Ed: Breathtaking ! Amazing ! Definitely among the best songs I've heard this year. This
is so beautiful ! After a mysterious and atmospheric opening with uillean pipe it starts as a
beautiful piano ballad that would have fitted well on In The Eye of the Storm. At the end
of the first vocal section Roger's trademark of vocal overdubs builds up until all hell breaks
lose in a frenzy of percussion and great tribal instruments while Roger's berserk screaming
can be heard in the background. Then suddenly all instruments stop while the tribal percussion
continues and elephants trumpet while running from one speaker to the other. At the end of
the song there's a reprise of the piano ballad. A very powerful and emotional track.
I played this on the CD player I found in my hotel room when I was on a business visit to Barcelona. Roger's repeated 'Don't you feel lonely' and combination of the impressions from the nightly walk through city this musical rollercoaster ride of emotions from sadness to a surge of adrenaline to anger back to sorrow brought tears to my eyes.
Love is a Thousand Times
Jerry: In the same vein as the opening track is Love Is A Thousand Time. An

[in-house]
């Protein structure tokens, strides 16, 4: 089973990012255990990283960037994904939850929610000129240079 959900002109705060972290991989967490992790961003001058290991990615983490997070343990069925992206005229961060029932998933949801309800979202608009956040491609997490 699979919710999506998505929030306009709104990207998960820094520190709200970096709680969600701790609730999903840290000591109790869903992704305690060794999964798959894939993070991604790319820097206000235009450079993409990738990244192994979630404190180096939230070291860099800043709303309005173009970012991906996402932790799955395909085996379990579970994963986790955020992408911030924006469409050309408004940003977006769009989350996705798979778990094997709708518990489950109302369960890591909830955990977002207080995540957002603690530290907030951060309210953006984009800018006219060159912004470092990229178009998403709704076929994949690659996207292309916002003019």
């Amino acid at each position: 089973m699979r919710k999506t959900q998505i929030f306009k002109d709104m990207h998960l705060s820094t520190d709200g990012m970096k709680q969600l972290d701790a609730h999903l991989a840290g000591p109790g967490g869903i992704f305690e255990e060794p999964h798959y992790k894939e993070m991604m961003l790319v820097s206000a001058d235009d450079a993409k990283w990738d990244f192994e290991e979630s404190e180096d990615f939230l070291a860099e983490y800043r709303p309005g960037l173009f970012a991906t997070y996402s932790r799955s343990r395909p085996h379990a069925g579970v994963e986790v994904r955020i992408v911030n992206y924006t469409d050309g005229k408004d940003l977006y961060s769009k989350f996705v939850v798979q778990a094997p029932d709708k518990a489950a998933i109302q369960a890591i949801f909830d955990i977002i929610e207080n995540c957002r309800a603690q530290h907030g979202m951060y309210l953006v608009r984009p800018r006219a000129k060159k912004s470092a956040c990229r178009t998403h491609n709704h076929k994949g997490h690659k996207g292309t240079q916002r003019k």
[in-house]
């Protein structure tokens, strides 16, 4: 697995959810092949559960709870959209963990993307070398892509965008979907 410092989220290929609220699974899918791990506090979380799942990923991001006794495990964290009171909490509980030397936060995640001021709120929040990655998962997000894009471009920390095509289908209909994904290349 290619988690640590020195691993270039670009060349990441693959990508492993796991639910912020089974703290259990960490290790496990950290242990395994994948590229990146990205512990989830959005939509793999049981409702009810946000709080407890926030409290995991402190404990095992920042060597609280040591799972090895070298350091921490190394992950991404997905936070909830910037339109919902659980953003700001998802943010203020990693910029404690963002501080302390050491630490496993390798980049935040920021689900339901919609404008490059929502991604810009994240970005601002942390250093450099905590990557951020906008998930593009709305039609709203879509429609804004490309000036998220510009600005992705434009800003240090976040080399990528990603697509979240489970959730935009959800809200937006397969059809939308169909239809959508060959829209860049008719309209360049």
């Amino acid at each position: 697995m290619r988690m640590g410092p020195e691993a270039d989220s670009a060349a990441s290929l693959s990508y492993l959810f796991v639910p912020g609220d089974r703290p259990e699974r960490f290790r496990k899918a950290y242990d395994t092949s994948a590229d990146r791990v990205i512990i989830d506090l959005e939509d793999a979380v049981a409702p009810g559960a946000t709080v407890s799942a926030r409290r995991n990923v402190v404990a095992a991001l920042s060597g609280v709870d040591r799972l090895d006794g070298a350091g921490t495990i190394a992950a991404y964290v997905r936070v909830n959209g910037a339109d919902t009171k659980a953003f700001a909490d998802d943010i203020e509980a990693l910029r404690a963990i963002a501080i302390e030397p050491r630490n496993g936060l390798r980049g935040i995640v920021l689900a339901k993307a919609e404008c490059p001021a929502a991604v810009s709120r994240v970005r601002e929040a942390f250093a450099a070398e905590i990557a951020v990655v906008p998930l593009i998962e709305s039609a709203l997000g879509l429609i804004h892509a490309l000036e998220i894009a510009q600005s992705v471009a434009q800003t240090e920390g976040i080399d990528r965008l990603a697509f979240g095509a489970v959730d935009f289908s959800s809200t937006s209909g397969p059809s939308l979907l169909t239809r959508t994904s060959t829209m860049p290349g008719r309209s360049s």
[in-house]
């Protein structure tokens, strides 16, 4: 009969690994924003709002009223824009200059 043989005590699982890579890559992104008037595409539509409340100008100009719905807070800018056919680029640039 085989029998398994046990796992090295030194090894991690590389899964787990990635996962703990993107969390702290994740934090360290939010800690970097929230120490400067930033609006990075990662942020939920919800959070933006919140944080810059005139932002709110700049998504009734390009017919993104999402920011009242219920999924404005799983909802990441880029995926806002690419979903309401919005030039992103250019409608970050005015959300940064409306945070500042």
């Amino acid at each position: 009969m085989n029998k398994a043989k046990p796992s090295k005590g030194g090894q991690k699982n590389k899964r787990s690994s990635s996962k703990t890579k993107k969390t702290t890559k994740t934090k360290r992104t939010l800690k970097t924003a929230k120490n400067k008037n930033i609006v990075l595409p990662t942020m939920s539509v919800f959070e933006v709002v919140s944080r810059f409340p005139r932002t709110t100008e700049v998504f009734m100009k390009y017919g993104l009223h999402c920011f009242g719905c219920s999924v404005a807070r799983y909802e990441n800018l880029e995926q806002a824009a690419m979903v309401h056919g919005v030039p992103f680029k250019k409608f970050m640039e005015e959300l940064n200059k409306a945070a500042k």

easygoing song, only guitar and vocals
in the first verse, with drums and bass joining in in the second. But from the third verse, the
volume is turned up a bit more, and there's a very nice Hammond organ as well.
These two songs remind the most of the songs on In The Eye Of The Storm.
Ed: A lighthearted sweet semi-ballad. Lot's of la-di-da's and such. Again it reminds me of some of Supertramp's hit singles. Lot's of steel guitar add an almost Hawaiian feel, while the acoustic guitars add more power. Very enjoyable.
Jerry: A bit more sad than The More I Look is Say Goodbye. Harpsichord and violin add to a sad sound. A beautiful song, sung very emotionally. And still there's something that is not as sad as it sounds at first. Although dark and moody, you can feel there's hope.